I really really really, really hope that last Saturday was the lowest point in her recovery, when the doctors asked us if we want to keep going. Since then Rachana has made a remarkable comeback. She’s not out of the woods yet but is progressing quite well.
Early this week her CO2 came back to near normals levels and she started being more awake. Then as her numbers started looking better, the doctors started to slow down the ventilator settings and her sedatives. By Tuesday, she was looking quite stable and I decided to spend a night with the kids. The next morning she was almost fully awake and was actually talking.
The trach has a balloon that tries to seal the windpipe to let the ventilator be in control of how much air goes in and out of her lungs. But in Rachana’s case, she has an air leak around this balloon that’s allowing some air to escape. The doctors tried a different size trach and also tried over-inflating the balloon to see if that help but they were fearing damaging her windpipe by doing that. They finally decided that they were ok with the air leak and that was a blessing in disguise. The leaked air was enough to travel to her vocal cords, allowing her to actually talk and not just mouth words. And boy did she want to talk! Initially she had some delirium from all these weeks in a room, not really knowing day from night and the medicines. She was seeing and imagining things, was constantly asking me to do stuff for the kids, wanted to get up and leave, and was asking the nurses to do stuff. This took a couple of days to slow down and now she is more aware and mentally more stable.
On Friday, the doctors wanted to do a breathing test and she flatly rejected it. She was scared of not being able to breath on her own. They cancelled the test and said they’ll try again the next day. One of the respiratory therapist here was helping me understand how truly frightening this could be for her. He was saying that there is nothing more scary than not being able to breath, while being aware of it. Imagine that, you wanting to breath and not being able to. That is the fear Rachana has to overcome, in her already fragile state. It’s good that she was feeling better and talking, so I spent some time negotiating with her about the breathing test and how soon she could be home if she tries this. I assured her that she will be safe and if she feels uncomfortable, we’ll end the test. She agreed to try it on Saturday morning for 30 mins. The ventilator was switched to a ‘spontaneous’ mode that allows her to breath on her own, while the ventilator assists a tiny bit. She did well for 30 minutes, then an hr, then two and just kept going for 4.5 hrs. The doctors were impressed but stopped the test to make sure she was not overly exerted. She was probably using some of her muscles after a long time, was exhausted and just slept for most of the day.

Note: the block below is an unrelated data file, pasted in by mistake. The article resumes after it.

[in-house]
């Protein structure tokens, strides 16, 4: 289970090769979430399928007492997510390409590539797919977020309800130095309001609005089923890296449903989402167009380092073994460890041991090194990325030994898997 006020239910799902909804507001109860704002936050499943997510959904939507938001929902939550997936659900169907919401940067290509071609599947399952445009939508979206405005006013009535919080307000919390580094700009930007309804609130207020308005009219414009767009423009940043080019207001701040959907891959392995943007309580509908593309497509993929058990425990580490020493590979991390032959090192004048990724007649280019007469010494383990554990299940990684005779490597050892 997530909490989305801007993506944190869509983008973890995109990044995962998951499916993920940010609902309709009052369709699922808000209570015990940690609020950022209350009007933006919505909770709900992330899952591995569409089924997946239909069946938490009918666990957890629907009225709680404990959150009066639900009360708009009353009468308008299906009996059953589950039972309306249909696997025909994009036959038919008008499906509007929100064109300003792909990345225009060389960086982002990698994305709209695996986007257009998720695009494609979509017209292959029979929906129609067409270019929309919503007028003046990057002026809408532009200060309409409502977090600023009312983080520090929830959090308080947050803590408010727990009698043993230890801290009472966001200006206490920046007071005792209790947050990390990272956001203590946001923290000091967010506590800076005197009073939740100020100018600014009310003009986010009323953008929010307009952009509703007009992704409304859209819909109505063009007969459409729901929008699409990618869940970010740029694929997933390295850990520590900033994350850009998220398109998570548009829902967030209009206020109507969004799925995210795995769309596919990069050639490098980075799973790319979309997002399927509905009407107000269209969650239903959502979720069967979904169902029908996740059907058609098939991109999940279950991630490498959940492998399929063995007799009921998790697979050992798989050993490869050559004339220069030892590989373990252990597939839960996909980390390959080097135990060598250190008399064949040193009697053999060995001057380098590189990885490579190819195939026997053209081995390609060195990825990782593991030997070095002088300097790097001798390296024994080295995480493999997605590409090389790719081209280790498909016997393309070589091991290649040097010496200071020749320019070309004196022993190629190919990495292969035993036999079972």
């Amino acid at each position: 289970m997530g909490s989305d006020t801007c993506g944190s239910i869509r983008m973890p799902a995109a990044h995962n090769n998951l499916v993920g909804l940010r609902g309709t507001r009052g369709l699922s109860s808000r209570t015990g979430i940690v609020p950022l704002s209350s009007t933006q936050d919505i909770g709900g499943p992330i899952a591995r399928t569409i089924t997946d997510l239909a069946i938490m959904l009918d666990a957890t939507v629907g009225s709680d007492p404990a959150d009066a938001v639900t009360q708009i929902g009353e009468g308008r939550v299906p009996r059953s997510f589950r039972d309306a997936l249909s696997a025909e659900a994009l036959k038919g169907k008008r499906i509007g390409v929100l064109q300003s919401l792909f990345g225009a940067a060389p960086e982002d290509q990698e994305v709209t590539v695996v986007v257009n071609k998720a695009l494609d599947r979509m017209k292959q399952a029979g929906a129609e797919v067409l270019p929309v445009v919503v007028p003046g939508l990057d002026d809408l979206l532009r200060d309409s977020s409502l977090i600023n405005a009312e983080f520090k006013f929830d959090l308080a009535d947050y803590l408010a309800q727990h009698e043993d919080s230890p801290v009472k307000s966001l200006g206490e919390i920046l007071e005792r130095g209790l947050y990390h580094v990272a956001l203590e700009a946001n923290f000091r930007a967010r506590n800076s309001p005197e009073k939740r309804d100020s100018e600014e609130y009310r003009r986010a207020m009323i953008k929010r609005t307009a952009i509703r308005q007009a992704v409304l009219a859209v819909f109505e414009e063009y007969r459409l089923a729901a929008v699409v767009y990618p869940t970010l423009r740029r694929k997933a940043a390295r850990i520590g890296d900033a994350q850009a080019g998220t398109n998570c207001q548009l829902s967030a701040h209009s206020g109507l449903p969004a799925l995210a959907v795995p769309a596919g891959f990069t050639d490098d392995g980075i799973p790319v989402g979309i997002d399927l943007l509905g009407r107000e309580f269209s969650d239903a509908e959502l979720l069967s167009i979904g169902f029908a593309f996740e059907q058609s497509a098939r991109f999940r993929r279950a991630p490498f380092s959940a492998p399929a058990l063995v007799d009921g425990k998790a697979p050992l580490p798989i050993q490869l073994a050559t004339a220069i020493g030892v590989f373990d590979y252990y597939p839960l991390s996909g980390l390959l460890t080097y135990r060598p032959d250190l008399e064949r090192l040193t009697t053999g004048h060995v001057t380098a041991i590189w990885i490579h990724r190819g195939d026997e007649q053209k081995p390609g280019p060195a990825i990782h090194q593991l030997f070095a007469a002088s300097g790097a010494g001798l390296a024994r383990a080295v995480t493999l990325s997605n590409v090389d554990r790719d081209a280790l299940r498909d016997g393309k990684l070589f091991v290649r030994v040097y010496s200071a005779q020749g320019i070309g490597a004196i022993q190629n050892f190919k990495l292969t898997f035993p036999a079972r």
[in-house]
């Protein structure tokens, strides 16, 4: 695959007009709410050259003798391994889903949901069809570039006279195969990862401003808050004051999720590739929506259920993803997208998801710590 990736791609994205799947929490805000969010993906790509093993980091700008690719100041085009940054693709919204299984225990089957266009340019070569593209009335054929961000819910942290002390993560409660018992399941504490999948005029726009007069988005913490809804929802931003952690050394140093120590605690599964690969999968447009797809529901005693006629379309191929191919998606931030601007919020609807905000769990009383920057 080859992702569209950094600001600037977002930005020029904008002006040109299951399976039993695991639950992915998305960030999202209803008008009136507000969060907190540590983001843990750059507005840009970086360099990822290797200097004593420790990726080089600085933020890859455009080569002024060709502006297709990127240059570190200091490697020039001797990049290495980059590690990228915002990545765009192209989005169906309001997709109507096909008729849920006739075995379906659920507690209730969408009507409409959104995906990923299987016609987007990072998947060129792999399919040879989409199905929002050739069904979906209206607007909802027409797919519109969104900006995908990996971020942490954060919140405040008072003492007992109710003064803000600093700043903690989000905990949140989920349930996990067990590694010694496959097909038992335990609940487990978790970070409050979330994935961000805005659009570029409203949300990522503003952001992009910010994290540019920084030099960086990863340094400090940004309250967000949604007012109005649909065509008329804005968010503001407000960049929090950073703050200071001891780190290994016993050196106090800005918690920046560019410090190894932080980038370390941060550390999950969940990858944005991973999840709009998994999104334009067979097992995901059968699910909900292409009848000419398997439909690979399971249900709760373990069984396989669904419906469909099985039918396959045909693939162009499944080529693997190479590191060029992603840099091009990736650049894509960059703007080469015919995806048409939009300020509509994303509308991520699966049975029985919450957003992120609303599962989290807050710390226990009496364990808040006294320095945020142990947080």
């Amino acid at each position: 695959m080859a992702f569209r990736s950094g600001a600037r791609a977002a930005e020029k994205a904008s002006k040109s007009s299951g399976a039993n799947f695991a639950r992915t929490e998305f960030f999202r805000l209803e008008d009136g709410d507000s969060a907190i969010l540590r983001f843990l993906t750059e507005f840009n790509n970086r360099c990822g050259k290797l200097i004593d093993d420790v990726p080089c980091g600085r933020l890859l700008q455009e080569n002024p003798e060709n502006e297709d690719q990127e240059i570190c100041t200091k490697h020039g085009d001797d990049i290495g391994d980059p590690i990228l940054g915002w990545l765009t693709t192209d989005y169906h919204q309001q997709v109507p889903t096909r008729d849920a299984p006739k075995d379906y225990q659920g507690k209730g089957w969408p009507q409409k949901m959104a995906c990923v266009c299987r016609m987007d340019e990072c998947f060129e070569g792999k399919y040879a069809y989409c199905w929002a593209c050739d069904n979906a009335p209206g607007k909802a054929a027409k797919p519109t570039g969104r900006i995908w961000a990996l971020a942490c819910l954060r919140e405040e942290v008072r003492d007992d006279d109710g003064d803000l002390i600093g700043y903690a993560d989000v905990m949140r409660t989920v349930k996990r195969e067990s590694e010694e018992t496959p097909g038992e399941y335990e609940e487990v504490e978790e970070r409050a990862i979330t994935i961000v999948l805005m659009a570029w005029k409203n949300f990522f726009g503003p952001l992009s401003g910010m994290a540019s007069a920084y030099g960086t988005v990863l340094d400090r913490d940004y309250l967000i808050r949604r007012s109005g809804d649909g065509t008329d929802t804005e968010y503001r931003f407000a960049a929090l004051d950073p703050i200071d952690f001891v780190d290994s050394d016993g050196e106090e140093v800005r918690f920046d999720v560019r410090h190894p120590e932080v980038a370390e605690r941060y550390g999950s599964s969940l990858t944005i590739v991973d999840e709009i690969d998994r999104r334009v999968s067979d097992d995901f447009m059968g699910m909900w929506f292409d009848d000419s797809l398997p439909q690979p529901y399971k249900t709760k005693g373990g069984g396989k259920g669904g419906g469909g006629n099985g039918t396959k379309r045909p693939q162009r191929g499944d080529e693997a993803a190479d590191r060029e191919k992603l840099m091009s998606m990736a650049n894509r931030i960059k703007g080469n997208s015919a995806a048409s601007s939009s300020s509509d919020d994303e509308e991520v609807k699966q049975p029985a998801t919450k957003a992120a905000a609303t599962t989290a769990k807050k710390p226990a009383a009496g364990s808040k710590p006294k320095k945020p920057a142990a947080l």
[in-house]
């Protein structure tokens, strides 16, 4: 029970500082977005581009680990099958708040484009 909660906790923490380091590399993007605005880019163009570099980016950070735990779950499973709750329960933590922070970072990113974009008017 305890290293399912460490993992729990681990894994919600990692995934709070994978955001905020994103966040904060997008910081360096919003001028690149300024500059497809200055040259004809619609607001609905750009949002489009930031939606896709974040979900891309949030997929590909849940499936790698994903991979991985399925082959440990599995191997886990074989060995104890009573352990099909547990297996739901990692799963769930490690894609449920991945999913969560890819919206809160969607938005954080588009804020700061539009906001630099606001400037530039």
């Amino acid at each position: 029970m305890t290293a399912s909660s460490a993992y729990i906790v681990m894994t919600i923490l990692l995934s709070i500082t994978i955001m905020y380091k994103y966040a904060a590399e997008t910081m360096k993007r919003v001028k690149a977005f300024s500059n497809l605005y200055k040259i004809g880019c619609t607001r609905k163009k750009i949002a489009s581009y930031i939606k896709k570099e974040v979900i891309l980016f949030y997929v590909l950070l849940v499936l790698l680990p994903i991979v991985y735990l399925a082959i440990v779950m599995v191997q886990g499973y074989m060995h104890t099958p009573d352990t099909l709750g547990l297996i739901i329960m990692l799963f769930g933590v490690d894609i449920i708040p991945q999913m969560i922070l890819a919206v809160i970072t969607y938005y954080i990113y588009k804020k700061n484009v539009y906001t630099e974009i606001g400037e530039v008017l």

The doctors are very encouraged with her progress and say that if she keeps up with this trajectory, they can start thinking about removing the ventilator during the day and let her breath with some assistance using a O2 pipe around her neck. We are probably a week away from that. The only setback this week was fever showing up again. She was detected with e-coli but the doctors are not very worried about keeping that under control and hope to have the fevers subside in 2-3 days. If the fever persists beyond the next few days, then we might have a problem that needs more digging.
Compared to last week, this week was fantastic!